10. Rav3n87

    Rav3n87 Member

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    @physke I'm currently trying to decide between 200w or 300w 12v units, Below is my current list of parts (i already have some of the bits)

    Parts:
    Power supply: Server unit, 12V 162A
    Diode:VS-175BGQ030HF4
    Battery:
    Motor Drivers: Md30c 30A (c) 80A (1sec)
    Motors: Either 90ZY-12-200w or 90ZY-12-300w
    Worm Gear unit: 50:1 reduction with 60rpm, 23nm @ 200w or 33.7nm @ 300W

    Cheers

    Edit:
    What i keep coming back too is the battery is only there to catch the regeneration, I have no plans to run the rig from the battery alone, the power supply is only going to keep the battery at 12v and amp draw should come from the power supply unless its a rather large spike
    Last edited: Oct 9, 2020
  11. Rav3n87

    Rav3n87 Member

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    hmm interesting read over here: https://www.xsimulator.net/communit...r-supply-dps-2000bb-a.6709/page-4#post-128774

    I might not use a battery at all, i might just build a capacitor bank instead

    EDIT:

    more reading....

    @SeatTime posted an image back in 2016 of the motomonsters application information about them having a capacitor onboard to deal with this exact issue, in the note on that image is states

    "500uf per 10A load current is recommended"

    LINK:https://www.xsimulator.net/community/threads/kermit-kongs-6dof-project.8685/page-2#post-110134


    going by that statement wouldnt a single 10,000uf capacitor be capable of dealing with 200A?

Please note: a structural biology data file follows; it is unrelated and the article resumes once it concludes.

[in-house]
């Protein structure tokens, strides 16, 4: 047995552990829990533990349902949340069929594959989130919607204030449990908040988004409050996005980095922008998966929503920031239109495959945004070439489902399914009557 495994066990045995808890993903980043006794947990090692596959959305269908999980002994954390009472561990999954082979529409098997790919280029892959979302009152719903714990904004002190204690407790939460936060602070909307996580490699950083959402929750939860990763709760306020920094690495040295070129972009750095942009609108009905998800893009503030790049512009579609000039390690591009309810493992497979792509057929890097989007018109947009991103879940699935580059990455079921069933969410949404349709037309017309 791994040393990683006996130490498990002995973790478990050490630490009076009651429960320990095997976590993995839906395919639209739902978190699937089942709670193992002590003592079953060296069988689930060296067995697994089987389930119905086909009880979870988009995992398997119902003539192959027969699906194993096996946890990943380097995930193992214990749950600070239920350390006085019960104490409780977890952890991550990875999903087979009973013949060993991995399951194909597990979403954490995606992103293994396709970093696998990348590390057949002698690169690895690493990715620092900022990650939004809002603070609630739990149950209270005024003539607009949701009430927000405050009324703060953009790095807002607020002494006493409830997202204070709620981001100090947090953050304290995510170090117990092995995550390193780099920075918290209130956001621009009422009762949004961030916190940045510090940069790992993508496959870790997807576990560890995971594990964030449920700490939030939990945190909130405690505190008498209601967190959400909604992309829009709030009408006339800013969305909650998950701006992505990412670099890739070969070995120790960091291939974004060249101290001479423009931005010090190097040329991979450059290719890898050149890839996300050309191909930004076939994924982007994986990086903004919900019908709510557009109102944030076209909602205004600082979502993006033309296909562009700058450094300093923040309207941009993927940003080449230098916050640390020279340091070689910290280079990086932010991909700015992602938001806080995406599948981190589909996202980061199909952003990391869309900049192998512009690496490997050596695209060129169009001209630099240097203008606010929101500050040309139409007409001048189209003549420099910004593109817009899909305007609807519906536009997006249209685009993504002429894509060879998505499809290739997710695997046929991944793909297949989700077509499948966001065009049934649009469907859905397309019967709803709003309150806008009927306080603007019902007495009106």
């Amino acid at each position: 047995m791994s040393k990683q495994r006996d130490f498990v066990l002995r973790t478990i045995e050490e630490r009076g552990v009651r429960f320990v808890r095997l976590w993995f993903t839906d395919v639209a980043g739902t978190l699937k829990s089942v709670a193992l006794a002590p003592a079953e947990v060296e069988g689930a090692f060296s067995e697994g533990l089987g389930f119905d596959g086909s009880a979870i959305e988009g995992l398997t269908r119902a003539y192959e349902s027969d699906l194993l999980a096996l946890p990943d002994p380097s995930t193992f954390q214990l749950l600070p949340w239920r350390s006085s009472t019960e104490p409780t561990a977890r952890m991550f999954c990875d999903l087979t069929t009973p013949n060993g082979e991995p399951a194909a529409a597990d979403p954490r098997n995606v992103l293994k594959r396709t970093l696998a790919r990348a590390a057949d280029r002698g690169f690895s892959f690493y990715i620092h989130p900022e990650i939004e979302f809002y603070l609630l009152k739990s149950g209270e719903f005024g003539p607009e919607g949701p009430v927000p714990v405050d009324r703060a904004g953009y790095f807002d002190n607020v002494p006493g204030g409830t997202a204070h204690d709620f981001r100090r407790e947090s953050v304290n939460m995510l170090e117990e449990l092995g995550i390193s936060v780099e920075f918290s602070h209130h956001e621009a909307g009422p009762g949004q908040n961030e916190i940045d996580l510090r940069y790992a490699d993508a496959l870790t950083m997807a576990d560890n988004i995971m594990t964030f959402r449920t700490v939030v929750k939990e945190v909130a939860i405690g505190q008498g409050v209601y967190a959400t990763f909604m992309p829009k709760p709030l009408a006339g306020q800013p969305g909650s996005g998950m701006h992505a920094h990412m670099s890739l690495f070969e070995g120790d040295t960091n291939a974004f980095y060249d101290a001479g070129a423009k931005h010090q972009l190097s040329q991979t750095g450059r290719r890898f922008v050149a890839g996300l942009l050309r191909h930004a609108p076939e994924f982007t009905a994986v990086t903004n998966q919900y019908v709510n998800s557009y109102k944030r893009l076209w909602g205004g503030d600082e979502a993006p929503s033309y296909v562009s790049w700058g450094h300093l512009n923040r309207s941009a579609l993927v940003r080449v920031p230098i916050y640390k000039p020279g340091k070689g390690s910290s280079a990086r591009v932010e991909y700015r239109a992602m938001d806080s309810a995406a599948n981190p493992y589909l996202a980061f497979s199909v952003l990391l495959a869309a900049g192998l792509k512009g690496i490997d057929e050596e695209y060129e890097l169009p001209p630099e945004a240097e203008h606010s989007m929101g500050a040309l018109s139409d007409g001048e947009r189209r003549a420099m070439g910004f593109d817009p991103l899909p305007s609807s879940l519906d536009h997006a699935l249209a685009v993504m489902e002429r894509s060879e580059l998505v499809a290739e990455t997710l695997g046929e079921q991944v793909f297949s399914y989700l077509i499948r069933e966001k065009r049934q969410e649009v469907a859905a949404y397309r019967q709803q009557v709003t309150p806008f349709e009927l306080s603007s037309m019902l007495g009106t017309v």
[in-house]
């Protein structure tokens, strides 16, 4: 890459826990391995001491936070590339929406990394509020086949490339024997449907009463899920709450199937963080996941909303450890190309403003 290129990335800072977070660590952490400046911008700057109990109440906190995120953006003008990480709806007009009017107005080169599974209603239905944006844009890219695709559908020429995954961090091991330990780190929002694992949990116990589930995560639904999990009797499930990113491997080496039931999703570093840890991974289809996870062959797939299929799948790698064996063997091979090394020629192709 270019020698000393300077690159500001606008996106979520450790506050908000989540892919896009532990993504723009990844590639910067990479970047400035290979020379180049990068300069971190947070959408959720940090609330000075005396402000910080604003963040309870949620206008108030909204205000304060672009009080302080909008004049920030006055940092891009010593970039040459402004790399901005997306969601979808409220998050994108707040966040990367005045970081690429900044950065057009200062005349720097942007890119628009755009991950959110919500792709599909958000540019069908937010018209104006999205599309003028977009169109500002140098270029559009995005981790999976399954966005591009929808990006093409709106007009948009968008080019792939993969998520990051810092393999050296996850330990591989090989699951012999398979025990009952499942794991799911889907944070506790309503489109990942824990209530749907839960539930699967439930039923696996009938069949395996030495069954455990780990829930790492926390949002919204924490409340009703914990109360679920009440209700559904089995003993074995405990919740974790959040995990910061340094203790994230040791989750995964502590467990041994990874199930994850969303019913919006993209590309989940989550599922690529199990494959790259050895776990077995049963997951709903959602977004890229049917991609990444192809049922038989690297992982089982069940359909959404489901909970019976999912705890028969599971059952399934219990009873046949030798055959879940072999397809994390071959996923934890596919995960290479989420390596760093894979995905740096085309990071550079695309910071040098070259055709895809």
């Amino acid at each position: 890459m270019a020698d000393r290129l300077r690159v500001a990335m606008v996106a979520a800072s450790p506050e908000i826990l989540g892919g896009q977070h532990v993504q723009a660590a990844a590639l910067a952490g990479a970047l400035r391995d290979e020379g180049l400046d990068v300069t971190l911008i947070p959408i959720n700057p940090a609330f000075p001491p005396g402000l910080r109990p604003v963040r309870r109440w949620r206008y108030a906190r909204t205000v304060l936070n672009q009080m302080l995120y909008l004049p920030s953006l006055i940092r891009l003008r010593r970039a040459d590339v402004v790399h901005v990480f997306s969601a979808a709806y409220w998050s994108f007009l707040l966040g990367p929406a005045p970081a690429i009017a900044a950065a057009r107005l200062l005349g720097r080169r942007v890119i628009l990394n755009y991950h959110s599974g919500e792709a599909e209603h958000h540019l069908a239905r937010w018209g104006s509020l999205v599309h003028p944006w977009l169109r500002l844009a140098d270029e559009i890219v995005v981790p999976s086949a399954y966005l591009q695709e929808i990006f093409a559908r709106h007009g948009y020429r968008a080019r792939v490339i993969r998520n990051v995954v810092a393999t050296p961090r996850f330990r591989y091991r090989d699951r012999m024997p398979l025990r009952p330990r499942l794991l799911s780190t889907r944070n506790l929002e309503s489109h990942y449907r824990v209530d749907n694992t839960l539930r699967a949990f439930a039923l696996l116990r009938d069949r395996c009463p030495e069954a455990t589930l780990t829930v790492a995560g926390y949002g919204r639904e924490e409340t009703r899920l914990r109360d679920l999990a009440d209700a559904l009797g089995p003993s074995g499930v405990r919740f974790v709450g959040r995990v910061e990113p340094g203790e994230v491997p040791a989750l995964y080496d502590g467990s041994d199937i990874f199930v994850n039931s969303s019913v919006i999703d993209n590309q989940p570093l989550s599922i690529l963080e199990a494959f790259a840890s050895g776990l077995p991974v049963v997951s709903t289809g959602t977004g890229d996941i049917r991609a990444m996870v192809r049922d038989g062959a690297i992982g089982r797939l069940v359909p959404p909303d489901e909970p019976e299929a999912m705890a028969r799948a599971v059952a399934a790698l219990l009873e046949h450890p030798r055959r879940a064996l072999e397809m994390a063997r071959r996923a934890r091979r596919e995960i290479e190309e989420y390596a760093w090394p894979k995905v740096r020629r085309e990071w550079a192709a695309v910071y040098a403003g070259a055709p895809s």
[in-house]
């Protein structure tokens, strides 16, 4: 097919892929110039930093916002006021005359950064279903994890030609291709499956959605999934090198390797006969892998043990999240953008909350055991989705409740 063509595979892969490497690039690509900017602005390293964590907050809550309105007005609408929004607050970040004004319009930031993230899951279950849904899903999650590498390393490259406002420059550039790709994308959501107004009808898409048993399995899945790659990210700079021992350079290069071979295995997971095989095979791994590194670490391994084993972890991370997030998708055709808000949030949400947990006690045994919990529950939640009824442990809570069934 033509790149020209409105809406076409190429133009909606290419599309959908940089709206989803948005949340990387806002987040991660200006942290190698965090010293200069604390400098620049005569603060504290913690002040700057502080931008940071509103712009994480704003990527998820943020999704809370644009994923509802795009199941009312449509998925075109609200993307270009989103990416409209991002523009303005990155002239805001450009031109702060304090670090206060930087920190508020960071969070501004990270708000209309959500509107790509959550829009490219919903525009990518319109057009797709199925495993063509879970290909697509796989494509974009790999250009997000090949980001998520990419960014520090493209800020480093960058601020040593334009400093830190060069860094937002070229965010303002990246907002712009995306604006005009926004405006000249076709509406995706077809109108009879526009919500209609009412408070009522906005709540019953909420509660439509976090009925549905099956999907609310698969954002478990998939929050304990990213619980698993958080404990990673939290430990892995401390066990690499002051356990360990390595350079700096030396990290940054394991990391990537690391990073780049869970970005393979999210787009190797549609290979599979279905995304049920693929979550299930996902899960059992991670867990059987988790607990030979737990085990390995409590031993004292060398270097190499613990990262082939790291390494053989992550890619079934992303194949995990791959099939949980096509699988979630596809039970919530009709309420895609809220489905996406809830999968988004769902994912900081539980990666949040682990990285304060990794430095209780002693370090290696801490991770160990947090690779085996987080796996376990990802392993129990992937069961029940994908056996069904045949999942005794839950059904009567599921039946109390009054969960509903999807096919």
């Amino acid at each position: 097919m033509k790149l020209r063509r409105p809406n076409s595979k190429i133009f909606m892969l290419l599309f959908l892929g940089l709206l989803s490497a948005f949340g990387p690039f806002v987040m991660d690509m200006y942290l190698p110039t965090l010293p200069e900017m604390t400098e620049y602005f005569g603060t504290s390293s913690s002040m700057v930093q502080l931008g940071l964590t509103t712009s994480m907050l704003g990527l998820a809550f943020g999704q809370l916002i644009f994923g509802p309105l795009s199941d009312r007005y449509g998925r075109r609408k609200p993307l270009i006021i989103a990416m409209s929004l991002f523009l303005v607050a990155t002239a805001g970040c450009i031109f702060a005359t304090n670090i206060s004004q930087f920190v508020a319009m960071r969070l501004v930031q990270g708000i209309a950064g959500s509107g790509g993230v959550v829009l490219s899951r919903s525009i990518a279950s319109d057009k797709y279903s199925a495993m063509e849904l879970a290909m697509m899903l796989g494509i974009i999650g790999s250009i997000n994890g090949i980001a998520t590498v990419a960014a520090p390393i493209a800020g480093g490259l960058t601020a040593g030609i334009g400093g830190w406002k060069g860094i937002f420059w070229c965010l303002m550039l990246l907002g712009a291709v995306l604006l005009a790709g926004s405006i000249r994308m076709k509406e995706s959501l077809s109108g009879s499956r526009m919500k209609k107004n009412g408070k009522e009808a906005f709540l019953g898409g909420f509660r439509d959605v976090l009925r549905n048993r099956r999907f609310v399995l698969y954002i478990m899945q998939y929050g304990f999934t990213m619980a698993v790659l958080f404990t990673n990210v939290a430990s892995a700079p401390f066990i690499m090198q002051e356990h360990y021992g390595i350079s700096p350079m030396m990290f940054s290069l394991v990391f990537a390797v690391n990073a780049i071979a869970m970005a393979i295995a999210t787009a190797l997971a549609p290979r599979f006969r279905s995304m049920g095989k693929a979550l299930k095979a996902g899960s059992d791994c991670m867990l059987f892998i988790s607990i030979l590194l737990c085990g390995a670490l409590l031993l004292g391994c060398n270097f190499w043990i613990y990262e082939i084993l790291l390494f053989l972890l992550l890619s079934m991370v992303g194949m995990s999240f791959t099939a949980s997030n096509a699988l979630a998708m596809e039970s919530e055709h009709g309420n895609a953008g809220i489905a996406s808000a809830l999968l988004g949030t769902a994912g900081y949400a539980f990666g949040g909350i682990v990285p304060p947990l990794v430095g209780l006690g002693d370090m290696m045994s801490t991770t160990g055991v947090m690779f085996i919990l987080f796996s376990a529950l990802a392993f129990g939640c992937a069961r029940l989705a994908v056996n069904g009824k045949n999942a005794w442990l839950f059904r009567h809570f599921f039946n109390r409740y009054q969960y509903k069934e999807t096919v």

If thats the case then would this work?

    https://www.jaycar.com.au/10000uf-100vdc-electrolytic-rg-capacitor/p/RU6712
    Last edited: Oct 9, 2020
  12. physke

    physke New Member Gold Contributor

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    I was wondering about the need for the battery and was going to ask what plans or site you're working off for more info/context. Have since found the user manual for the MD30C where that recommendation is stated.

    Looks like that application note you mentioned is for a motor controller using a different driver chip (VNH2SP30-E). Noticed there are a couple of capacitors on the MD30C board already - what size are they? Have you tried contacting Cytron for more information about the "battery required with switching power supply" statement?
  13. Rav3n87

    Rav3n87 Member

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    very interesting! i didn't even give the capacitors on the board a thought! They are 1000uf 50v, It appears to have one on the input side and one on the output, No i haven't contacted them but that's a great idea!

    Thank you
  14. Rav3n87

    Rav3n87 Member

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  15. BlazinH

    BlazinH Well-Known Member

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    You could try with just diodes first and see what happens. I've never killed a power supply or driver but I use Sabertooth drivers.
  16. Rav3n87

    Rav3n87 Member

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    ok thanks,Would be great to get away from having a battery!

    i might pick one up just incase as they are quite cheap, can't hurt to be extra safe